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Read It and Weep: Barbara Kingsolver's Demon Copperhead

Updated: Apr 1, 2023

Will it be nominated for a Pulitzer?

Books that hit you hard

Voracious readers know that some books entertain. Others educate, inform, and teach. Some books serve as armchair travel, taking you into other parts of the world, other eras, other cultures. There are history books, crime novels, romances, memoirs, mysteries — and so many more.

But not many books emboss emotion onto the fiber of your being, imprinting your soul.

Barbara Kingsolver’s newest novel, Demon Copperhead, does just that. It hit me hard, and in the days after absorbing the story, I’ve come back to its painful themes over and over, playing the plot repeatedly in my brain, a murderous earworm that just won’t go away.

Painful themes

I was lucky. I was born in the late 1950s to a middle-class family who believed in education, parents who both had solid jobs and never missed a day of work, and a family who — with all its quirks — took care of each other. We were never wealthy, but we had more than we needed. Yes, it sounds cheesy, but we never doubted that we were loved. (My memoir of growing up in an ordinary family with a loving father is called The Magic of Ordinary and is available on Amazon, Barnes and Noble, Kobo, Apple, Google, and anywhere online books are sold.)

Barbara Kingsolver’s novel, Demon Copperhead, is the exact opposite of my experience. Damon Fields is born in Appalachia to a teenage, unmarried mother who battles drug and alcohol dependency. His childhood is anything but happy. It’s a struggle for survival, and when his mother dies from an overdose, Damon is put into child services, beginning a long series of horrible homes and downright cruelty.

Kingsolver’s portrayal of teenage culture told through the voice of “Demon” is haunting and horrifying. (My old-school upbringing makes it hard to reconcile openly sexual relationships at very young ages, constant alcohol consumption, and drug use as a matter of course.)

Not only do the themes of drug use, addiction, and the tragedy of foster care control the narrative, but the excruciatingly painful depiction of the opioid crisis dominates the action.

Heart-wrenching to be sure.

Beautiful writing from the pen - and heart - of Kingsolver

Barbara Kingsolver is a well-known American author who is revered for her close connection to nature and her ground-breaking works over the years, including The Poisonwood Bible, The Bean Trees, and Flight Behavior.

I have only read one other Barbara Kingsolver, an author I came to recently, and I loved Prodigal Summer for the sensuousness of the writing, but it was a small flicker of beauty compared to the epic, moving, social statement of Demon Copperhead.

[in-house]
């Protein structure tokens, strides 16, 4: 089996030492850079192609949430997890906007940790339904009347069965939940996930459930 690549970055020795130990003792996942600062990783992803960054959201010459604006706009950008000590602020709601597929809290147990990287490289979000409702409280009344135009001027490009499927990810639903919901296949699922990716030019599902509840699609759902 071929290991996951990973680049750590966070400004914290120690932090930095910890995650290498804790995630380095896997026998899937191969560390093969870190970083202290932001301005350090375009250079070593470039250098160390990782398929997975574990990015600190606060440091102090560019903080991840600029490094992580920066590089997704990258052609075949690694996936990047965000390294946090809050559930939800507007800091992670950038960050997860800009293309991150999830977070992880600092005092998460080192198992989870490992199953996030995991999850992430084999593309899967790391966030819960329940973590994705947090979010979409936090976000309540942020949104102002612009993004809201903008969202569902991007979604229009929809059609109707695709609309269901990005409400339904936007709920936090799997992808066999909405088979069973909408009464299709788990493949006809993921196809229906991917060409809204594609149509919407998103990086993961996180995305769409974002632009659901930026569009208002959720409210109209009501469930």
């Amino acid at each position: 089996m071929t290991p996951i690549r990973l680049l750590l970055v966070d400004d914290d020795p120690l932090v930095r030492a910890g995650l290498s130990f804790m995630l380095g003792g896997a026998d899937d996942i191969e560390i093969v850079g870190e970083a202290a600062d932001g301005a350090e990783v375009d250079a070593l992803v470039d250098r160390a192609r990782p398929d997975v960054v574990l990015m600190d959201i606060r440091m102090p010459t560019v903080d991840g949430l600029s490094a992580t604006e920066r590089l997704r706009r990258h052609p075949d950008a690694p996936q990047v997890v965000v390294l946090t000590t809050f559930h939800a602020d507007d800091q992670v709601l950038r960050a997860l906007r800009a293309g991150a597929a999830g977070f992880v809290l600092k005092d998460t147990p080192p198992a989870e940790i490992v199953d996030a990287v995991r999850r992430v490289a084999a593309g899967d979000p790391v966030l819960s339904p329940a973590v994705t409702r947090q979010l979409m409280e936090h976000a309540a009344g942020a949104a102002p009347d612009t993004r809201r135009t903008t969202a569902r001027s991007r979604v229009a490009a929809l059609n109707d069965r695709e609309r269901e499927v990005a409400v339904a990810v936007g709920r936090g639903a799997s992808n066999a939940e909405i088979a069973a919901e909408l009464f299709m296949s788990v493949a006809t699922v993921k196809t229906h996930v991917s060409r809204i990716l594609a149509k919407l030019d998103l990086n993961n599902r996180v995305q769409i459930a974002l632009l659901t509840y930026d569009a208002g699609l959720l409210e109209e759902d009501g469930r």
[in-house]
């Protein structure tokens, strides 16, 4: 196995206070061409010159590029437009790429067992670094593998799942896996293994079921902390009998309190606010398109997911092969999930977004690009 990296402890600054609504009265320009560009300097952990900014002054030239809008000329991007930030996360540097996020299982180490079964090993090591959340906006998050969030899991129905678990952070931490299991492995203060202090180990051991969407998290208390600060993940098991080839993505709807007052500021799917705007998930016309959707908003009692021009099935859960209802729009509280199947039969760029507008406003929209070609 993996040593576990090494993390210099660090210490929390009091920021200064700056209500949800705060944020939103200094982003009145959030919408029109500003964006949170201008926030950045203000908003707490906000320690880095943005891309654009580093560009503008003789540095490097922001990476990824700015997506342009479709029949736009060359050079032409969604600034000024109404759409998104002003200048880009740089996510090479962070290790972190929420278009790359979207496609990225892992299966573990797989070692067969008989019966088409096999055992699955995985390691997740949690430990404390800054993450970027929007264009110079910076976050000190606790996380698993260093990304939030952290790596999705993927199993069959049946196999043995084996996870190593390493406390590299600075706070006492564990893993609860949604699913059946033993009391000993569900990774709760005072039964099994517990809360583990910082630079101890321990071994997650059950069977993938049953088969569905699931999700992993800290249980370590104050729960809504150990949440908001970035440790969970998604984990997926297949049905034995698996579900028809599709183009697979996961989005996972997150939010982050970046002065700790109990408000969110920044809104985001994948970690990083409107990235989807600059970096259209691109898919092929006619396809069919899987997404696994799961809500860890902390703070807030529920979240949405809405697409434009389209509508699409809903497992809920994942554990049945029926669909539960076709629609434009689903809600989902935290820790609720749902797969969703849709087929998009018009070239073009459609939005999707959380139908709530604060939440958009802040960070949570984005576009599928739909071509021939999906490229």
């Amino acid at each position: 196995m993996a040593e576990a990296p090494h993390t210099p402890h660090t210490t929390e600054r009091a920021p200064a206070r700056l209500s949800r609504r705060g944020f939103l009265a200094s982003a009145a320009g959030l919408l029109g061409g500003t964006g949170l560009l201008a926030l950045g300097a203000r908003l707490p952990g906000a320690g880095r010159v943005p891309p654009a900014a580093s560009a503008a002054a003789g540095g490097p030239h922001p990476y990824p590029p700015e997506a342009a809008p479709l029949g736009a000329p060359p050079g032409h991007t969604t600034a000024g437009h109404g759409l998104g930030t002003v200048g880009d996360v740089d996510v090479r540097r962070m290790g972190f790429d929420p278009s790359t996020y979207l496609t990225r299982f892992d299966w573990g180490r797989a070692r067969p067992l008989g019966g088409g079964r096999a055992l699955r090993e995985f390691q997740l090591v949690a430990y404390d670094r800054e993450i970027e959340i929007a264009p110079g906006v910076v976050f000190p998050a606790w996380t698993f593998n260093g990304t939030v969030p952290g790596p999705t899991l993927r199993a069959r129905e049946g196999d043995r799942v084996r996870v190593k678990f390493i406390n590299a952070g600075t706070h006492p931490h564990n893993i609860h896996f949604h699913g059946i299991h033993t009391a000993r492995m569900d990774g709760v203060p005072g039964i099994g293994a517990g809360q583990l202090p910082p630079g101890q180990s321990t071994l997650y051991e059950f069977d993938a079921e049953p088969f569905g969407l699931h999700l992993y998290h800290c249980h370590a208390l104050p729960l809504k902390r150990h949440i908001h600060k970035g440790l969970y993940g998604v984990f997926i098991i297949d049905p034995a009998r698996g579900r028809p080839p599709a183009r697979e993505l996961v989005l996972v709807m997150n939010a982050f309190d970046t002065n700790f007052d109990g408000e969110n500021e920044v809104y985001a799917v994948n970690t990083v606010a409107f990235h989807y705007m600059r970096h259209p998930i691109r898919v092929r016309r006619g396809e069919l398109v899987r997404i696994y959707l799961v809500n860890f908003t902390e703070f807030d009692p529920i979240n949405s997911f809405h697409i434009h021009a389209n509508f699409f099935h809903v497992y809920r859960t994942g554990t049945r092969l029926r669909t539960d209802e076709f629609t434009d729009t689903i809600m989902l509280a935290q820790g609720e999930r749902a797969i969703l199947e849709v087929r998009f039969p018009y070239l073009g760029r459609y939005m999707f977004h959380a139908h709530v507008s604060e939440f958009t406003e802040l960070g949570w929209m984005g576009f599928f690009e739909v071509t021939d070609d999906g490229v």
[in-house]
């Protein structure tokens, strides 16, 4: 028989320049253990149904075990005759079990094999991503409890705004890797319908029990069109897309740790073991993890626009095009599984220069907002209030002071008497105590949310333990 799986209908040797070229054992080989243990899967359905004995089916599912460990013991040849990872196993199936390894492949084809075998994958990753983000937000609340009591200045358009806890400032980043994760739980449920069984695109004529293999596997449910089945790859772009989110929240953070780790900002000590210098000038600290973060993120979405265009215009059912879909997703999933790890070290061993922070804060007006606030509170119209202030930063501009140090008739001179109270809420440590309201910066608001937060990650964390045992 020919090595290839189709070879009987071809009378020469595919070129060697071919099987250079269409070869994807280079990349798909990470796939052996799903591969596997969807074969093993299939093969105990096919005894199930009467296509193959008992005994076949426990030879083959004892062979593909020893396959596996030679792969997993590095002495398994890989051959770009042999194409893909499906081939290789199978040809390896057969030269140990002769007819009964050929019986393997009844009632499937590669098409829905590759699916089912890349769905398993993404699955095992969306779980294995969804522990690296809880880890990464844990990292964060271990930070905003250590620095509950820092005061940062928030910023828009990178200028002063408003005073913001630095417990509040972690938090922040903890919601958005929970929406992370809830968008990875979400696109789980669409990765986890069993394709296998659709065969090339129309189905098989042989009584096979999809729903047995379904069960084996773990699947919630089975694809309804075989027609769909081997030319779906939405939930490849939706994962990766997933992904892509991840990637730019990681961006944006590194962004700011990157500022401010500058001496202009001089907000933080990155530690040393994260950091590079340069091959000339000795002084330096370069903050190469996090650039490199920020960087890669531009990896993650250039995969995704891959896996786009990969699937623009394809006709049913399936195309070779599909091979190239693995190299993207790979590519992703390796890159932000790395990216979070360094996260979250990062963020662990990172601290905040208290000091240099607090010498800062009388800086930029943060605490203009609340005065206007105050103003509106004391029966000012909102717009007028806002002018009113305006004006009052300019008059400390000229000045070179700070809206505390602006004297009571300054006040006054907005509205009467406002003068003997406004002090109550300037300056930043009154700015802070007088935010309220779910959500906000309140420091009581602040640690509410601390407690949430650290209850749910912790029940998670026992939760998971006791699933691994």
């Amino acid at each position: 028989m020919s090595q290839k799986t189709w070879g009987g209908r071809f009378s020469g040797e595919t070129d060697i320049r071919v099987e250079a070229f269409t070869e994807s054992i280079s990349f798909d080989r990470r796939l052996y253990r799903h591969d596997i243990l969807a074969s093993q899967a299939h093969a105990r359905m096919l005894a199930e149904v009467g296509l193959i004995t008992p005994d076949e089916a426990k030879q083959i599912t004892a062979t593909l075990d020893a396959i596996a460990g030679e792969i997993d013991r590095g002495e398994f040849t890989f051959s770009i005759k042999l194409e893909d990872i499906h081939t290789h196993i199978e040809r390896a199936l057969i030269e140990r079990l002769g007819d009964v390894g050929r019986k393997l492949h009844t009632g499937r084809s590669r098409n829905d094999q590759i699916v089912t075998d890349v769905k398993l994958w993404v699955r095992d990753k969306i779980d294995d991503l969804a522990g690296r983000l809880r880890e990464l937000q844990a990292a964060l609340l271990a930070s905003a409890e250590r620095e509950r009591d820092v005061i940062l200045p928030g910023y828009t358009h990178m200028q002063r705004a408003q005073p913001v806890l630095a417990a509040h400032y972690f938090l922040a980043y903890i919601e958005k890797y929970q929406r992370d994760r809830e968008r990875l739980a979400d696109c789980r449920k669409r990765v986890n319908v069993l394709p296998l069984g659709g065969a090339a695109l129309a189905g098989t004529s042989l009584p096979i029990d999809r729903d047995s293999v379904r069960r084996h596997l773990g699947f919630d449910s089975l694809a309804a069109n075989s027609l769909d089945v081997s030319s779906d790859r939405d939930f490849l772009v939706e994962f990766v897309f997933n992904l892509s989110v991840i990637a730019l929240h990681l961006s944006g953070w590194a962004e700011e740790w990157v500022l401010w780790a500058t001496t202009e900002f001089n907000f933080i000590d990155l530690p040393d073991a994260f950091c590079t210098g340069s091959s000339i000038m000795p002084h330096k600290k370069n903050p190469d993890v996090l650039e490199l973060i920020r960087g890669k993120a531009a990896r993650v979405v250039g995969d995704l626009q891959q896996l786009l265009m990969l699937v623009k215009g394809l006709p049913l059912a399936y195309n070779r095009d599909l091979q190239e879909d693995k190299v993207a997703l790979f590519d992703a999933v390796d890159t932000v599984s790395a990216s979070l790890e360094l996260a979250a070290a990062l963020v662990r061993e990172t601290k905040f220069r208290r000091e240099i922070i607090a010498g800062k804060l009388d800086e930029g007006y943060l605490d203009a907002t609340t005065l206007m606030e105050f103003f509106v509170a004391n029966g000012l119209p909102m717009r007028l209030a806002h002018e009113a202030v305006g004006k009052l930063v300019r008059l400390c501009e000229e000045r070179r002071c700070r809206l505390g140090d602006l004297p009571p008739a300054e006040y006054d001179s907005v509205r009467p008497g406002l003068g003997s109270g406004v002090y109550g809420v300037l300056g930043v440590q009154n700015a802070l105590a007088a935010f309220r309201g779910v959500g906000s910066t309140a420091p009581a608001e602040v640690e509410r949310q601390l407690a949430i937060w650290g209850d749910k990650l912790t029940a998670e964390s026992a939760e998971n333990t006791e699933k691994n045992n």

Ann Patchett, another well-known American author, spoke about the importance of the kind of novel that Kingsolver created with Demon Copperhead.

“She means to save us by telling us stories. She comes closer than anyone else I know. She’s able to tell us things we desperately need to know in a way that makes it possible for us to hear it.”

Amen, Ann Patchett.

I felt like I had been walking with Demon. Every page resonates with authentic dialogue that feels up close and personal.

"Demon" is a nickname given to him by other kids who twisted his given name, Damon. The "Copperhead" comes his head of red hair. Interestingly, Barbara Kingsolver, who grew up in Kentucky and now lives in southern Appalachia, touches on the Demon's ancestry and the Melungeon people. Melungeon is a group of people descended from blacks, white Europeans, and native Americans who intermingled and lived in isolated Appalachian settlements. The people may have dark skin, red hair, and blue or green eyes.

Demon Copperhead and David Copperfield

All of the critics mention that Kingsolver has done a modern retelling of Charles Dickens' David Copperfield. Sadly, David Copperfield is not one of the classics I have read, but the parallels are obvious. Both feature a young man subjected to poverty and abuse of the prevailing social systems. Their initials are the same.

Most interesting is Kingsolver's story of how she got a handle on the point-of-view for telling a story of such abject misery. She told the New York Times that while she was in England, she stayed where Charles Dickens had stayed while he was writing Bleak House. Immersed in ideas, Kingsolver had a "conversation" with Dickens who told her to write it from a child's point of view because "no one doubts the child."

Pulitzer-prize winning?

Every year, Pulitzer prizes are awarded for

“distinguished fiction published in book form during the year by an American author, preferably dealing with American life.”

Demon Copperhead is most certainly a distinguished work of fiction that depicts American life. If it isn't nominated for the Pulitzer prize, I will be flabbergasted. If it doesn't win, I'll be surprised.

Read this novel if you don't require all "sunshine and light" in your literary diet. Don't miss the lasting impact of this important work.


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